India’s Anniversary: Celebrating Three Years Polio-Free
India marks three years since its last case of polio, despite once being considered the most challenging place to end the disease
Pending final clearance of December and January laboratory samples, the Regional Certification Commission is expected to certify the entire South-East Asia Region of the World Health Organization as polio-free in March.
With a densely-concentrated population of more than one billion people, India was once considered the most challenging place on earth to end polio. The country’s success is a result of remarkable commitment at all levels, from the highest reaches of government to the heroic 2.3 million vaccinators delivering polio drops to local communities.
India’s triumph is a landmark achievement that will vastly benefit children’s health in India and around the world.
The infrastructure and innovations that helped India reach the poorest and most marginalized are now being used to deliver other health interventions like measles vaccines. Social mobilizers from the polio program are counselling pregnant women on breastfeeding and providing newborns with routine immunizations, and the polio surveillance system is helping build capacity for India’s Universal Immunization Program.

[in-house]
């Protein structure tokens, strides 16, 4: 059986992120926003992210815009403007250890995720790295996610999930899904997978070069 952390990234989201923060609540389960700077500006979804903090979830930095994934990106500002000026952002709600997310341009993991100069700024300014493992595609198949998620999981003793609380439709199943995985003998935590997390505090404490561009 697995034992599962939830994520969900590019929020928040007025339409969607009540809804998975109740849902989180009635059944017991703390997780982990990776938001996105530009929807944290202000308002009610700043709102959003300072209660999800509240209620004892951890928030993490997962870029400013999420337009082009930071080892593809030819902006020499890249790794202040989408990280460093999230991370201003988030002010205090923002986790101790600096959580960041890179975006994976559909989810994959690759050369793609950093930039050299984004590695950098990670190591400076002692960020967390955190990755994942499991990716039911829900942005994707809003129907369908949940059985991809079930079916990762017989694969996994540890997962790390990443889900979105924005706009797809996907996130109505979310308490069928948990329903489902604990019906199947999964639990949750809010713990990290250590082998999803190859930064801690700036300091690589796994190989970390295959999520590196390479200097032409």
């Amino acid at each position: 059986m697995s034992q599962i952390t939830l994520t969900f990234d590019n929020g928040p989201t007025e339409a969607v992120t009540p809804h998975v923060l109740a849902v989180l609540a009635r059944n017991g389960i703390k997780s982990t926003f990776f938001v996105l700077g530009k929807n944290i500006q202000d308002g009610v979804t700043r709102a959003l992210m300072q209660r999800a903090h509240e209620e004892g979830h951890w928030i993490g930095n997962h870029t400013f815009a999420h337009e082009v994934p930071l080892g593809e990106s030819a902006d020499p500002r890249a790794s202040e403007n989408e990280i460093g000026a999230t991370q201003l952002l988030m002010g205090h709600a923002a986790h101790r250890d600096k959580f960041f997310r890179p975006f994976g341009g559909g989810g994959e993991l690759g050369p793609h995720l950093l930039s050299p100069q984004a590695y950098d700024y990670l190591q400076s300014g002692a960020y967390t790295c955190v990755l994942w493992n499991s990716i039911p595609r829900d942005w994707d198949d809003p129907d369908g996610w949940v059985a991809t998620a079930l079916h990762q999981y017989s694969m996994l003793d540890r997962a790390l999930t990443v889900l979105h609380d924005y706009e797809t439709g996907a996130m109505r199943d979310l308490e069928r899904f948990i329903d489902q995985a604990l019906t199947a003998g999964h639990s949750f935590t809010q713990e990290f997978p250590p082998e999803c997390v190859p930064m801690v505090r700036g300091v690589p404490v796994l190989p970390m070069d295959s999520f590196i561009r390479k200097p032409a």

India also proves the virus can be eliminated under the most complex circumstances, providing inspiration and technical guidance for eliminating polio in the three endemic countries: Pakistan, Afghanistan and Nigeria. Lessons from India’s success informed the development of the new Strategic Plan to end polio by 2018 and are already driving progress in the few remaining reservoirs where polio endures.
While India’s anniversary is a significant milestone and proof of what is possible, recent outbreaks in the Middle East and the Horn of Africa – both linked to virus from endemic countries – are proof that as long as polio exists anywhere, it is a threat everywhere. We must capitalize on India’s achievement to end polio globally and protect the health of children everywhere for generations to come.
Help celebrate. Below are just a few examples of activities happening around the world to mark the day:
• Rotary clubs throughout India will illuminate landmarks and iconic structures on 13 January with “India is Polio Free.”
• A new video about St. Stephen’s Hospital in Delhi shows how life has changed in India without polio.
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